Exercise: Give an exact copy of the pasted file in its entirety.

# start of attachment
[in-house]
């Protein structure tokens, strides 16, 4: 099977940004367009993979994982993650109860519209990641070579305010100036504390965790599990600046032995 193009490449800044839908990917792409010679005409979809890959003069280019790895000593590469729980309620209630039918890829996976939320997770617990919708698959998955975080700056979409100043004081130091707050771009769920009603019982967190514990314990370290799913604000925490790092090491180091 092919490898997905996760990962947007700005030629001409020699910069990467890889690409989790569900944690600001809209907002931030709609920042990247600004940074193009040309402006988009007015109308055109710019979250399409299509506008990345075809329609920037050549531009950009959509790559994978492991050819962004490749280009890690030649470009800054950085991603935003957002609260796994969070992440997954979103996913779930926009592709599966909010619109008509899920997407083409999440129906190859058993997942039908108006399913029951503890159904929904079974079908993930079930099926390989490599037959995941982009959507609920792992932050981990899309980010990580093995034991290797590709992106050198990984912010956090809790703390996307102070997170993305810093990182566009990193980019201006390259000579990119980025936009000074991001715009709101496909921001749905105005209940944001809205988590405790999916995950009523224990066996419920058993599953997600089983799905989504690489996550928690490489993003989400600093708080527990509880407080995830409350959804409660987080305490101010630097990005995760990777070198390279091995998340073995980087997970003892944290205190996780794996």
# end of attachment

[in-house]
């Protein structure tokens, strides 16, 4: 099977940004367009993979994982993650109860519209990641070579305010100036504390965790599990600046032995 193009490449800044839908990917792409010679005409979809890959003069280019790895000593590469729980309620209630039918890829996976939320997770617990919708698959998955975080700056979409100043004081130091707050771009769920009603019982967190514990314990370290799913604000925490790092090491180091 092919490898997905996760990962947007700005030629001409020699910069990467890889690409989790569900944690600001809209907002931030709609920042990247600004940074193009040309402006988009007015109308055109710019979250399409299509506008990345075809329609920037050549531009950009959509790559994978492991050819962004490749280009890690030649470009800054950085991603935003957002609260796994969070992440997954979103996913779930926009592709599966909010619109008509899920997407083409999440129906190859058993997942039908108006399913029951503890159904929904079974079908993930079930099926390989490599037959995941982009959507609920792992932050981990899309980010990580093995034991290797590709992106050198990984912010956090809790703390996307102070997170993305810093990182566009990193980019201006390259000579990119980025936009000074991001715009709101496909921001749905105005209940944001809205988590405790999916995950009523224990066996419920058993599953997600089983799905989504690489996550928690490489993003989400600093708080527990509880407080995830409350959804409660987080305490101010630097990005995760990777070198390279091995998340073995980087997970003892944290205190996780794996």